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In my view, the Christian religion is the most important and one of the first things in which all children, under a free government ought to be instructed... No truth is more evident to my mind than that the Christian religion must be the basis of any government intended to secure the rights and privileges of a free people.
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1828 Noah Webster Dictionary
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1828.mshaffer.comWord [stud]

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stud

STUD, n. [G., a stay or prop; to butt at, to gore. The sense of the root is to set, to thrust. G. It coincides with stead, place.]

1. In building, a small piece of timber or joist inserted in the sills and beams, between the posts, to support he beams or other main timbers. The boards on the outside and the laths on the inside of a building, are also nailed to the studs.

2. A nail with a large head, inserted in work chiefly for ornament; an ornamental knob.

A belt of straw, and ivy buds, with coral clasps and amber studs.

Crystal and myrrhine cups, embossd with gems and studs of pearl.

3. A collection of breeding horses and mares; or the place where they are kept.

In the studs of Ireland, where care is taken, we see horses bred of excellent shape, vigor and fire.

4. A button for a shirt sleeve.

STUD, v.t.

1. To adorn with shining studs or knobs.

Their horses shall be trappd, their harness studded all with gold and pearl.

2. To set with detached ornaments or prominent objects.




Evolution (or devolution) of this word [stud]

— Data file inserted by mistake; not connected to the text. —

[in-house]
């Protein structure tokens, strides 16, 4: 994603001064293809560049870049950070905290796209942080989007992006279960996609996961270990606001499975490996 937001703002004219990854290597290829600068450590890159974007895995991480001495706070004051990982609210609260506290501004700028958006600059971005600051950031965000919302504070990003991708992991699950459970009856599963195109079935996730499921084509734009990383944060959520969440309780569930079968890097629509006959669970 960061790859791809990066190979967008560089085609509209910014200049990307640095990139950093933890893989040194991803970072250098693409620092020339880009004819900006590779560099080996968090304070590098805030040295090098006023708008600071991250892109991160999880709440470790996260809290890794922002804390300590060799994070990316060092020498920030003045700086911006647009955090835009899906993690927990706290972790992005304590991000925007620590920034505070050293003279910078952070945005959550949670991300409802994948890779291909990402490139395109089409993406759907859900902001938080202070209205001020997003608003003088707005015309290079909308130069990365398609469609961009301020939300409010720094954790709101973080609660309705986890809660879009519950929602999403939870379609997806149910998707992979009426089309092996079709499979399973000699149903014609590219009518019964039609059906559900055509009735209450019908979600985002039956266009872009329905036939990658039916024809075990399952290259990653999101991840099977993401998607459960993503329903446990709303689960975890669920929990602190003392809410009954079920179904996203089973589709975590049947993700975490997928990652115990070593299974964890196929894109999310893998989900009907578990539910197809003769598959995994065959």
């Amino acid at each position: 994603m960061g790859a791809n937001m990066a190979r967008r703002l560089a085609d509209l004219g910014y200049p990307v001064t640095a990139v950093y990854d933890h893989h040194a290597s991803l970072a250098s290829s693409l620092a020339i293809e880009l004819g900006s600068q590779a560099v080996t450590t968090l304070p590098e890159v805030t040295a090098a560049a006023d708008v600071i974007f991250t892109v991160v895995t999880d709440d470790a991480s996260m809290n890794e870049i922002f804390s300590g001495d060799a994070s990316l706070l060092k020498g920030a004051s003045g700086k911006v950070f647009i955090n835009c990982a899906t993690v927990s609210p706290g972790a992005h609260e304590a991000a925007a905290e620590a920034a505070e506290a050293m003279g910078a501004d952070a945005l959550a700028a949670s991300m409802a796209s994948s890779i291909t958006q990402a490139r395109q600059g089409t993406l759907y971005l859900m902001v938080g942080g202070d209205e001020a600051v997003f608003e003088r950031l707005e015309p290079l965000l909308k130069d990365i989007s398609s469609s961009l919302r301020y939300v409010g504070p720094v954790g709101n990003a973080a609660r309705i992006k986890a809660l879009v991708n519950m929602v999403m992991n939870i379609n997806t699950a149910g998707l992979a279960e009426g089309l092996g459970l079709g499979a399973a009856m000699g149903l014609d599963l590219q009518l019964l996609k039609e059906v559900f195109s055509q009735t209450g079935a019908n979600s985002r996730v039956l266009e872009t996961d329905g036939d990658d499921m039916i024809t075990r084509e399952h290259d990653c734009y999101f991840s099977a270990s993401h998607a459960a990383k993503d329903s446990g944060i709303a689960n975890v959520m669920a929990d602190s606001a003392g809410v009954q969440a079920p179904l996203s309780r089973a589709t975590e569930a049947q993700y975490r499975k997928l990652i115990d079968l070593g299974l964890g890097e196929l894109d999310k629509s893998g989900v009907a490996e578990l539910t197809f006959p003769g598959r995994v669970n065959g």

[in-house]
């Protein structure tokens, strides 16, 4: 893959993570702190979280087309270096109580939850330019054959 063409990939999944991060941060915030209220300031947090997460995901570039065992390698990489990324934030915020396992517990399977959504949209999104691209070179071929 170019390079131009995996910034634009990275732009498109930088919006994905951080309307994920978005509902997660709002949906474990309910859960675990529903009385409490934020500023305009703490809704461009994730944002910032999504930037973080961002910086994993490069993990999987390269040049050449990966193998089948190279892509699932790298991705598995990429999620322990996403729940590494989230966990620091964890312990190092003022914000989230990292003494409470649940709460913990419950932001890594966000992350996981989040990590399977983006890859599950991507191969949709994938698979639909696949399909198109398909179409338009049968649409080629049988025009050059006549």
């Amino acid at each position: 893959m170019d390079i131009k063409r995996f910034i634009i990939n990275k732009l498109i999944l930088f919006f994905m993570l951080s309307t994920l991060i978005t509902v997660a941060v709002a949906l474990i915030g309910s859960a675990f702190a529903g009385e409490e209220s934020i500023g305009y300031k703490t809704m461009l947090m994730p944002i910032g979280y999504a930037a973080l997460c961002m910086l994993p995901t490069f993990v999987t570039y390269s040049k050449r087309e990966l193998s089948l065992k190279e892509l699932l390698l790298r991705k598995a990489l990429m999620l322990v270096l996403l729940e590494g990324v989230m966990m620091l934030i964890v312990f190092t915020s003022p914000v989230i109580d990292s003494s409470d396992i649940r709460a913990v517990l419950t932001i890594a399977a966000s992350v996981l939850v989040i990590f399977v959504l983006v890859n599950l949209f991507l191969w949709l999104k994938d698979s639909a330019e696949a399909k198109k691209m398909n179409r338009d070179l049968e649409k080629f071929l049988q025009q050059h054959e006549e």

1828 Webster1844 Webster1913 Webster

STUD, n. [G., a stay or prop; to butt at, to gore. The sense of the root is to set, to thrust. G. It coincides with stead, place.]

1. In building, a small piece of timber or joist inserted in the sills and beams, between the posts, to support he beams or other main timbers. The boards on the outside and the laths on the inside of a building, are also nailed to the studs.

2. A nail with a large head, inserted in work chiefly for ornament; an ornamental knob.

A belt of straw, and ivy buds, with coral clasps and amber studs.

Crystal and myrrhine cups, embossd with gems and studs of pearl.

3. A collection of breeding horses and mares; or the place where they are kept.

In the studs of Ireland, where care is taken, we see horses bred of excellent shape, vigor and fire.

4. A button for a shirt sleeve.

STUD, v.t.

1. To adorn with shining studs or knobs.

Their horses shall be trappd, their harness studded all with gold and pearl.

2. To set with detached ornaments or prominent objects.


STUD, n. [Sax. stod, studu; Ice. stod; D. stut; Sw. stöd; G. stütze, a stay or prop; stützen, to butt at, to gore; Dan. stöder, to push, to thrust, G. stossen. The sense of the root is to set, to thrust. It coincides with stead, place, Ir. stadam, to stay or stand, stid, a prop.]

  1. In building, a small piece of timber or joist inserted in the sills and beams, between the posts, to support the beams or other main timbers. The hoards on the outside and the laths on the inside of a building, are also nailed to the studs.
  2. A nail with a large head, inserted in, work chiefly for ornament; an ornamental knob. A belt of straw, and ivy buds, / With coral clasps and amber studs. – Ralegh. Crystal and myrrhine cups, emboss'd with gems / And studs of pearl. – Milton.
  3. A collection of breeding horses and mares; or the place where they are kept. In the studs of Ireland, where care is taken, we see horses, bred of excellent shape, vigor and fire. – Temple.
  4. A button for a shirt sleeve.

STUD, v.t.

  1. To adorn with shining studs or knobs. Their horses shall be trapp'd, / Their harness studded all with gold and pearl. – Shak.
  2. To set with detached ornaments or prominent objects.

Stud
  1. A collection of breeding horses and mares, or the place where they are kept; also, a number of horses kept for a racing, riding, etc.